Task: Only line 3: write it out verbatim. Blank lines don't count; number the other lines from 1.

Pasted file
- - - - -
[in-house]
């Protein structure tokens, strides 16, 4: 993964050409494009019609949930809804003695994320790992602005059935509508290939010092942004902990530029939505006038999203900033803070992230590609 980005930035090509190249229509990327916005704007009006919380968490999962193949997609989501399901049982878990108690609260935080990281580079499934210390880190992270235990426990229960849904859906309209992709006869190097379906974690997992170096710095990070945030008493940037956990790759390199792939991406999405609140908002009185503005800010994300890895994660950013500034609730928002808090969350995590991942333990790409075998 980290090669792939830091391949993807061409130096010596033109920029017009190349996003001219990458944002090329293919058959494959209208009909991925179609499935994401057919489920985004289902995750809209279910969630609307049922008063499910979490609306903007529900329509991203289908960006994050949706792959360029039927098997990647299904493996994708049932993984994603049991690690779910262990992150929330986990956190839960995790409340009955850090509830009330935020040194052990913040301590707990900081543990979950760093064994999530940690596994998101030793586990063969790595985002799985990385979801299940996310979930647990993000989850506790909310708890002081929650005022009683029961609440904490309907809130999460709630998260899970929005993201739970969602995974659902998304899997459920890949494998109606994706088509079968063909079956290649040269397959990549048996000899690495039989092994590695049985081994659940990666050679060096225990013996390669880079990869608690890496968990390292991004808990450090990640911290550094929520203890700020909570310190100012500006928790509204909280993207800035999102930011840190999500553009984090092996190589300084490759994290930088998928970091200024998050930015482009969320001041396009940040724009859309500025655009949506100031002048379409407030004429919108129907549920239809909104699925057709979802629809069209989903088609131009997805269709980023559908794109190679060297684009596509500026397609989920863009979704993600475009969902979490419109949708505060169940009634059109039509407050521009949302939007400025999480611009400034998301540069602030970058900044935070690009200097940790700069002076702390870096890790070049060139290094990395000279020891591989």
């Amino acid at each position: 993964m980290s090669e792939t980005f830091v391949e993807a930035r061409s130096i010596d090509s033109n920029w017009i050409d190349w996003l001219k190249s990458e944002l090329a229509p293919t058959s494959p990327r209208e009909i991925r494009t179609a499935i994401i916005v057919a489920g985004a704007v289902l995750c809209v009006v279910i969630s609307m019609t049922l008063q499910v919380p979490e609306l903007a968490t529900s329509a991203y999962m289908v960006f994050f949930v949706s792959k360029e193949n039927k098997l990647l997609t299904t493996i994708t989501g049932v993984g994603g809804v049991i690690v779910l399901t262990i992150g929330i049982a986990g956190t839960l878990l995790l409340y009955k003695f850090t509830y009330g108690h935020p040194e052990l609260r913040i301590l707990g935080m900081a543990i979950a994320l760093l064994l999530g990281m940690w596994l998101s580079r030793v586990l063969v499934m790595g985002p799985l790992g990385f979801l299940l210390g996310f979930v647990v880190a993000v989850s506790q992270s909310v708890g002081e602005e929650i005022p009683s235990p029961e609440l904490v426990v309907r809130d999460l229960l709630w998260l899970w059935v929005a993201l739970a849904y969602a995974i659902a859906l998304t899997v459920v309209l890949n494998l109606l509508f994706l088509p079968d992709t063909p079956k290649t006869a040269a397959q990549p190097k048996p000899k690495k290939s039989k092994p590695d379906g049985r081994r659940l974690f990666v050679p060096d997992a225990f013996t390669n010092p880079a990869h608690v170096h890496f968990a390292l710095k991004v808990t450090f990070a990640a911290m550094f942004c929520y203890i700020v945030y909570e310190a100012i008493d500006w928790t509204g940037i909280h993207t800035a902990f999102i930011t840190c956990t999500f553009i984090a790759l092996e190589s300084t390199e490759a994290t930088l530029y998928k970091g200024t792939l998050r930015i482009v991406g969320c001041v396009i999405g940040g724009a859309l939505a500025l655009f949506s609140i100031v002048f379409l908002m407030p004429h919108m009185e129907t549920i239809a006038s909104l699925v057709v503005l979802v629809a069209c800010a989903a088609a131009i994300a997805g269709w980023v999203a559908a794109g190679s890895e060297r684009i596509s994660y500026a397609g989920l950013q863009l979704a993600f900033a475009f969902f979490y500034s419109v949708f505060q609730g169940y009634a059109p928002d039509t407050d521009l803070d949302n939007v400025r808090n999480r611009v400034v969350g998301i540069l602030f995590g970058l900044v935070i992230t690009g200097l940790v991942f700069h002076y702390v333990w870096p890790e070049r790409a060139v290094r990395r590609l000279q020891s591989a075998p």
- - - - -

């Amino acid at each position: 993964m980290s090669e792939t980005f830091v391949e993807a930035r061409s130096i010596d090509s033109n920029w017009i050409d190349w996003l001219k190249s990458e944002l090329a229509p293919t058959s494959p990327r209208e009909i991925r494009t179609a499935i994401i916005v057919a489920g985004a704007v289902l995750c809209v009006v279910i969630s609307m019609t049922l008063q499910v919380p979490e609306l903007a968490t529900s329509a991203y999962m289908v960006f994050f949930v949706s792959k360029e193949n039927k098997l990647l997609t299904t493996i994708t989501g049932v993984g994603g809804v049991i690690v779910l399901t262990i992150g929330i049982a986990g956190t839960l878990l995790l409340y009955k003695f850090t509830y009330g108690h935020p040194e052990l609260r913040i301590l707990g935080m900081a543990i979950a994320l760093l064994l999530g990281m940690w596994l998101s580079r030793v586990l063969v499934m790595g985002p799985l790992g990385f979801l299940l210390g996310f979930v647990v880190a993000v989850s506790q992270s909310v708890g002081e602005e929650i005022p009683s235990p029961e609440l904490v426990v309907r809130d999460l229960l709630w998260l899970w059935v929005a993201l739970a849904y969602a995974i659902a859906l998304t899997v459920v309209l890949n494998l109606l509508f994706l088509p079968d992709t063909p079956k290649t006869a040269a397959q990549p190097k048996p000899k690495k290939s039989k092994p590695d379906g049985r081994r659940l974690f990666v050679p060096d997992a225990f013996t390669n010092p880079a990869h608690v170096h890496f968990a390292l710095k991004v808990t450090f990070a990640a911290m550094f942004c929520y203890i700020v945030y909570e310190a100012i008493d500006w928790t509204g940037i909280h993207t800035a902990f999102i930011t840190c956990t999500f553009i984090a790759l092996e190589s300084t390199e490759a994290t930088l530029y998928k970091g200024t792939l998050r930015i482009v991406g969320c001041v396009i999405g940040g724009a859309l939505a500025l655009f949506s609140i100031v002048f379409l908002m407030p004429h919108m009185e129907t549920i239809a006038s909104l699925v057709v503005l979802v629809a069209c800010a989903a088609a131009i994300a997805g269709w980023v999203a559908a794109g190679s890895e060297r684009i596509s994660y500026a397609g989920l950013q863009l979704a993600f900033a475009f969902f979490y500034s419109v949708f505060q609730g169940y009634a059109p928002d039509t407050d521009l803070d949302n939007v400025r808090n999480r611009v400034v969350g998301i540069l602030f995590g970058l900044v935070i992230t690009g200097l940790v991942f700069h002076y702390v333990w870096p890790e070049r790409a060139v290094r990395r590609l000279q020891s591989a075998p």